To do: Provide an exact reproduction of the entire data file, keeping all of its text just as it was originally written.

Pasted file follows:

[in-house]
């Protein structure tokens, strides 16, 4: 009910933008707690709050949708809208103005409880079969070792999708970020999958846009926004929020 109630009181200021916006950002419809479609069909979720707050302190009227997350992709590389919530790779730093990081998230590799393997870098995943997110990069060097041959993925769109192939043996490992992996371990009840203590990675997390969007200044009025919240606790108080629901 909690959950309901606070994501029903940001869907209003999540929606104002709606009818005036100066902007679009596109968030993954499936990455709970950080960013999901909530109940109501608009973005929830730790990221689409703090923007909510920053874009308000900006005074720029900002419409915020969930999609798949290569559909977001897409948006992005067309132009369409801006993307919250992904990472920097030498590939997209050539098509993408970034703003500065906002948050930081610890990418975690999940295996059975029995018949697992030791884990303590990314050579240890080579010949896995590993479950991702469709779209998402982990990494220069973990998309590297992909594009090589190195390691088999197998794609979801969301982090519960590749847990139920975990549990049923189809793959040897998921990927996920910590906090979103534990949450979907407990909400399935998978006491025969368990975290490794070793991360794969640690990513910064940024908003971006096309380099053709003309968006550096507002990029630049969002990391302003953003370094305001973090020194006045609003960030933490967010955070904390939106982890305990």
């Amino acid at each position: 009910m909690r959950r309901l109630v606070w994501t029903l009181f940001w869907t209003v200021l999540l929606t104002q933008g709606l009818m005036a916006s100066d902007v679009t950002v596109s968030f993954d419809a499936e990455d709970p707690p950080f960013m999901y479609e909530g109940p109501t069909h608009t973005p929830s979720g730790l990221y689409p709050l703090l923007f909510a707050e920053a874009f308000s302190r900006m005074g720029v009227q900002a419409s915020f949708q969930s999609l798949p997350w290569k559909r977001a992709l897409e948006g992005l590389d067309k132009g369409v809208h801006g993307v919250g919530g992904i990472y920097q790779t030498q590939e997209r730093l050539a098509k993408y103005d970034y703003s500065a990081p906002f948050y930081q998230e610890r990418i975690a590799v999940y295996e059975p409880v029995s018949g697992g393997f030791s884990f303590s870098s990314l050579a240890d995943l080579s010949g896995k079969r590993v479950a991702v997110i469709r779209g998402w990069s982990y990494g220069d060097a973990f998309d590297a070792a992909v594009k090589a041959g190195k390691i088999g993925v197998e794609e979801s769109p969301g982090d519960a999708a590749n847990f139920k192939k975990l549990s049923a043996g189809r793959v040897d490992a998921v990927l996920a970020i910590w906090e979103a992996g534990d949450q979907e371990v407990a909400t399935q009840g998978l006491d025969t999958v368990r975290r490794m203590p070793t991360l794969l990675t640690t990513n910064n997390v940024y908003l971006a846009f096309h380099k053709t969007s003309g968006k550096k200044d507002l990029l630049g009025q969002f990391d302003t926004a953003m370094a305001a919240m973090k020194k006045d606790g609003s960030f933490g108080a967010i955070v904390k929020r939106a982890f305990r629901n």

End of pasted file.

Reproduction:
[in-house]
């Protein structure tokens, strides 16, 4: 009910933008707690709050949708809208103005409880079969070792999708970020999958846009926004929020 109630009181200021916006950002419809479609069909979720707050302190009227997350992709590389919530790779730093990081998230590799393997870098995943997110990069060097041959993925769109192939043996490992992996371990009840203590990675997390969007200044009025919240606790108080629901 909690959950309901606070994501029903940001869907209003999540929606104002709606009818005036100066902007679009596109968030993954499936990455709970950080960013999901909530109940109501608009973005929830730790990221689409703090923007909510920053874009308000900006005074720029900002419409915020969930999609798949290569559909977001897409948006992005067309132009369409801006993307919250992904990472920097030498590939997209050539098509993408970034703003500065906002948050930081610890990418975690999940295996059975029995018949697992030791884990303590990314050579240890080579010949896995590993479950991702469709779209998402982990990494220069973990998309590297992909594009090589190195390691088999197998794609979801969301982090519960590749847990139920975990549990049923189809793959040897998921990927996920910590906090979103534990949450979907407990909400399935998978006491025969368990975290490794070793991360794969640690990513910064940024908003971006096309380099053709003309968006550096507002990029630049969002990391302003953003370094305001973090020194006045609003960030933490967010955070904390939106982890305990």
């Amino acid at each position: 009910m909690r959950r309901l109630v606070w994501t029903l009181f940001w869907t209003v200021l999540l929606t104002q933008g709606l009818m005036a916006s100066d902007v679009t950002v596109s968030f993954d419809a499936e990455d709970p707690p950080f960013m999901y479609e909530g109940p109501t069909h608009t973005p929830s979720g730790l990221y689409p709050l703090l923007f909510a707050e920053a874009f308000s302190r900006m005074g720029v009227q900002a419409s915020f949708q969930s999609l798949p997350w290569k559909r977001a992709l897409e948006g992005l590389d067309k132009g369409v809208h801006g993307v919250g919530g992904i990472y920097q790779t030498q590939e997209r730093l050539a098509k993408y103005d970034y703003s500065a990081p906002f948050y930081q998230e610890r990418i975690a590799v999940y295996e059975p409880v029995s018949g697992g393997f030791s884990f303590s870098s990314l050579a240890d995943l080579s010949g896995k079969r590993v479950a991702v997110i469709r779209g998402w990069s982990y990494g220069d060097a973990f998309d590297a070792a992909v594009k090589a041959g190195k390691i088999g993925v197998e794609e979801s769109p969301g982090d519960a999708a590749n847990f139920k192939k975990l549990s049923a043996g189809r793959v040897d490992a998921v990927l996920a970020i910590w906090e979103a992996g534990d949450q979907e371990v407990a909400t399935q009840g998978l006491d025969t999958v368990r975290r490794m203590p070793t991360l794969l990675t640690t990513n910064n997390v940024y908003l971006a846009f096309h380099k053709t969007s003309g968006k550096k200044d507002l990029l630049g009025q969002f990391d302003t926004a953003m370094a305001a919240m973090k020194k006045d606790g609003s960030f933490g108080a967010i955070v904390k929020r939106a982890f305990r629901n």